College relationships less important, especially among female students

 

Ulga McCollom, 20, with a guy friend.

Couples on college campuses used to be commonplace. But things have changed and fewer students are in long-term relationships.

Some say this shift has occurred because college relationships are becoming less meaningful and less desirable to students. A hookup culture is prevailing on a majority of college campuses.

According to a study done by St. Olaf University, about 75 percent of students have engaged in a hookup with someone they had known less than 24 hours.

Students can identify with this.

Emily T., 20, a finance and international relations major at Tulane University.

Hooking up is big here, I feel like it’s part of college culture,” said Emily. “I’ve hooked up with 8 guys in the last year. I don’t really do relationships. I see myself more prepared for life when I graduate, hopefully with an awesome job. But definitely not married. Relationships just aren’t important to me right now, maybe by the time I’m 30 they’ll be more meaningful to me.”

According to a Current Population Report done in 2009 by the United States Census Bureau, “one of the most noticeable changes in marital patterns has been the increase in the age at first marriage from 1986 to 2009.The average age of marriage among women in 2012 is 26 years old, 28 among men.

In 1970, only 6% of women 30 to 34 had never been married; the figure was 23% in 2003. It used to be that female students went to college to find someone to marry. Female college students are becoming more focused on a career after college, instead of marriage.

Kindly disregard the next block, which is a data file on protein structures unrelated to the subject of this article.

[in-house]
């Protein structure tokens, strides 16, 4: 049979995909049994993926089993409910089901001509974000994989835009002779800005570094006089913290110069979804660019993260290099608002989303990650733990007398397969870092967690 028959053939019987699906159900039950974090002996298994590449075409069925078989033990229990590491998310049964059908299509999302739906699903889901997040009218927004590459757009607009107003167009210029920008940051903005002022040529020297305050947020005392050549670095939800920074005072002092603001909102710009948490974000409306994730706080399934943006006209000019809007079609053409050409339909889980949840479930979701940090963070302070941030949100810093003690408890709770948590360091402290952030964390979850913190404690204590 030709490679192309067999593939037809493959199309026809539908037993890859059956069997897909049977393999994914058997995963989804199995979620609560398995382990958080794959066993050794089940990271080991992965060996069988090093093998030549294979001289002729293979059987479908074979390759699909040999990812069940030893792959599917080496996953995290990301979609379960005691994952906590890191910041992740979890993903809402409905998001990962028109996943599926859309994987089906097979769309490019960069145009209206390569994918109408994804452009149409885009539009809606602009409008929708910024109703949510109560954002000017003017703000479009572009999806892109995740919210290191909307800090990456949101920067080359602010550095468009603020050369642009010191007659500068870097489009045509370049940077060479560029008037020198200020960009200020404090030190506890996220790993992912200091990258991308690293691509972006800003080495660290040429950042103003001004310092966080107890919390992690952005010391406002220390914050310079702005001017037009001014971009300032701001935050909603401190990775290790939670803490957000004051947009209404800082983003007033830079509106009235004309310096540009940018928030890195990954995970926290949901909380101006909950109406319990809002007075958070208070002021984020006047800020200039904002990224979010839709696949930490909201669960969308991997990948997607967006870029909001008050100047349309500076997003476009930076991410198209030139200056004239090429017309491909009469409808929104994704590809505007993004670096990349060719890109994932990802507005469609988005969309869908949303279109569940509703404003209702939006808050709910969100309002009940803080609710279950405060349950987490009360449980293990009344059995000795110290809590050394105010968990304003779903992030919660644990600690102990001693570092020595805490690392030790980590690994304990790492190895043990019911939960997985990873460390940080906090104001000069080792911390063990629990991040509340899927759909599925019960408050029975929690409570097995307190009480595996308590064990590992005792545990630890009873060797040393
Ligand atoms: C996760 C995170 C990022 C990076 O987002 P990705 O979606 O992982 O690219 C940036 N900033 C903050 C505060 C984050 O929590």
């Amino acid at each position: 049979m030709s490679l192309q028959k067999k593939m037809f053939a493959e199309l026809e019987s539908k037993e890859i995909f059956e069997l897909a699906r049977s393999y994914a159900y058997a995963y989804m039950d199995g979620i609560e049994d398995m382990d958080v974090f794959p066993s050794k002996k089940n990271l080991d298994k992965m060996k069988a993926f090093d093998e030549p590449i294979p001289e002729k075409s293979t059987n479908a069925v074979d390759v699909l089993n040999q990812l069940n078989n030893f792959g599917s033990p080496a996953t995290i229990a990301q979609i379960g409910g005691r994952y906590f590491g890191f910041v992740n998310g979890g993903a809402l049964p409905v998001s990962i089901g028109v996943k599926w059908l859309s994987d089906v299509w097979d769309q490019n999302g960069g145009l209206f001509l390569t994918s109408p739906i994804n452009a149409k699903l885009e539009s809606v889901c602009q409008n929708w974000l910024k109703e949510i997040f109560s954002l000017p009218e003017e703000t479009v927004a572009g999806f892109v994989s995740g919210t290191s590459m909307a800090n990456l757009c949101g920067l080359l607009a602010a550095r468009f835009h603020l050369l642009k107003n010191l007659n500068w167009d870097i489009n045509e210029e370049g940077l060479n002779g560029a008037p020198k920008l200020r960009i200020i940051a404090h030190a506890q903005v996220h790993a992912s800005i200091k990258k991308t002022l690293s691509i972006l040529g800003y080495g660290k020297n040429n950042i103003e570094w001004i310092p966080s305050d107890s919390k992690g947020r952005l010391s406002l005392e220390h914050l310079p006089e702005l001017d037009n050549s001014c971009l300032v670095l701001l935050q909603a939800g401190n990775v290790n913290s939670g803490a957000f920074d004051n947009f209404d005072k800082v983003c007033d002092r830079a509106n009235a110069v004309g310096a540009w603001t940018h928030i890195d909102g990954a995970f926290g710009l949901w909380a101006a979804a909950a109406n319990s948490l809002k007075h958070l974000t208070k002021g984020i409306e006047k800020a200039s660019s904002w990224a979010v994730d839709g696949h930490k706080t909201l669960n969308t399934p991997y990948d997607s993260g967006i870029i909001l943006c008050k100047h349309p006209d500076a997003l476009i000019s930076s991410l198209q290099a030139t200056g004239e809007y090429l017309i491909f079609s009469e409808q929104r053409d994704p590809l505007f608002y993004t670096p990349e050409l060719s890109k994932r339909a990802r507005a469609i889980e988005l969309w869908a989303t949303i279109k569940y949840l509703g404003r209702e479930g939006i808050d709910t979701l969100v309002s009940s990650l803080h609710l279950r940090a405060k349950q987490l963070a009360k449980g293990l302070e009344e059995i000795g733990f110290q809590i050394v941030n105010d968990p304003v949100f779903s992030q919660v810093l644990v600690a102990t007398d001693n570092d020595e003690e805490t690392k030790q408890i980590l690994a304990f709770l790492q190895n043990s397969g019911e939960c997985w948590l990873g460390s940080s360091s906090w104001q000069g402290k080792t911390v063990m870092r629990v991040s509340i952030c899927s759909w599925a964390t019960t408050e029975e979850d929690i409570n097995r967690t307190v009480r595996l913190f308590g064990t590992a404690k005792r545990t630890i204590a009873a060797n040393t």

Ulga McCollom., 20, is a sophomore at Loyola University majoring in psychology and Latin American studies.

Realistically, I don’t see myself getting married until I’m at least 28 or so,” said McCollom. “I plan on getting my masters after college and then joining the Peace Corps. I used to want a relationship in college because I felt like that’s what girls are supposed to do–date someone for a few years in college and then get married after. I have changed my mind though. Now I really don’t want a boyfriend until I graduate.”

Other female students have similarly lofty goals after college.

Semra Fetahovic, a sophomore at Truman University majoring in international business and marketing. Marriage is the least of her priorities while in college.

After college, I’d either like to go on to grad school, or land a nice job with a private company or corporate, either in the states or abroad,” said Fetahovic. “Relationships are not important right now. I do want a relationship, and marriage and everything that it entails, but I’m in no rush, and I feel as though I have a lot going for me, and I would rather put it off. I feel like this trend will continue because a career is far more important that a husband.”

McCollom feels similarly.

“I work a lot and have a lot to do for school that I need to focus on. When I have a boy I find myself putting less of an emphasis on school and I really need to do well in school in order to have the career/life I want,” said McCollom. “I think that people need to realize that a career is crucial for success. Marriage can come later, that’s just how things are going to be.”

 

One Response to College relationships less important, especially among female students

  • Dian Sun
    Dian Sun says:

    You wrote a very nice article about the college relationships story,Nice job!!! However, I disagree with the students’ opinions. To have a higher goal and be prepared for life after college is definitely a nice thing, but it doesn’t mean that you can’t have a nice and meaningful relationship at the same time.

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